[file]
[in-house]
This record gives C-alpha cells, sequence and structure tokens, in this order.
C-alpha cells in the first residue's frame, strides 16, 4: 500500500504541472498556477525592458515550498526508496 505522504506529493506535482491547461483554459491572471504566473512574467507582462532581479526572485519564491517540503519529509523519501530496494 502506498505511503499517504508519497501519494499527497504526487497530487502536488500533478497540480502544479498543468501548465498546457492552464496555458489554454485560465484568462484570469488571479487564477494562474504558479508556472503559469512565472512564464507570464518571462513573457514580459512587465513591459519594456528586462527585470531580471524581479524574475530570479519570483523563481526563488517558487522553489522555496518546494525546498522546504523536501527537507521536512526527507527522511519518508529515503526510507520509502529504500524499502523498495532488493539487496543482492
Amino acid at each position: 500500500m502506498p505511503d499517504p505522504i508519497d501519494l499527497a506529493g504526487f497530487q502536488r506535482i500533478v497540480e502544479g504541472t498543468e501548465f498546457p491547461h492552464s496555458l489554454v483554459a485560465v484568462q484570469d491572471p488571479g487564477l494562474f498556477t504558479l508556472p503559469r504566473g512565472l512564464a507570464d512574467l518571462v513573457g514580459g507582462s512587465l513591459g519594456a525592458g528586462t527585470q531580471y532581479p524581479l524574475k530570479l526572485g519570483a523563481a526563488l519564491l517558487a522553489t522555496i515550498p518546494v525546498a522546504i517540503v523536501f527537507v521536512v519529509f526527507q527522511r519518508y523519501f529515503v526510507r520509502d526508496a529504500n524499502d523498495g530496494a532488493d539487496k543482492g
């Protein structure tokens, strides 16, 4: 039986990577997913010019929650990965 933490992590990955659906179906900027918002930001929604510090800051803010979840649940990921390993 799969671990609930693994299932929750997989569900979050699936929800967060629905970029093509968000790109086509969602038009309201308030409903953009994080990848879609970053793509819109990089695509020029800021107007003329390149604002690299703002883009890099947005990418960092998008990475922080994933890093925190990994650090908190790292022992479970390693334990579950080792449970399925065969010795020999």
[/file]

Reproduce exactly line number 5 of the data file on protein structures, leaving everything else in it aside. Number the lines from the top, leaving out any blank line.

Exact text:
């Protein structure tokens, strides 16, 4: 039986990577997913010019929650990965 933490992590990955659906179906900027918002930001929604510090800051803010979840649940990921390993 799969671990609930693994299932929750997989569900979050699936929800967060629905970029093509968000790109086509969602038009309201308030409903953009994080990848879609970053793509819109990089695509020029800021107007003329390149604002690299703002883009890099947005990418960092998008990475922080994933890093925190990994650090908190790292022992479970390693334990579950080792449970399925065969010795020999």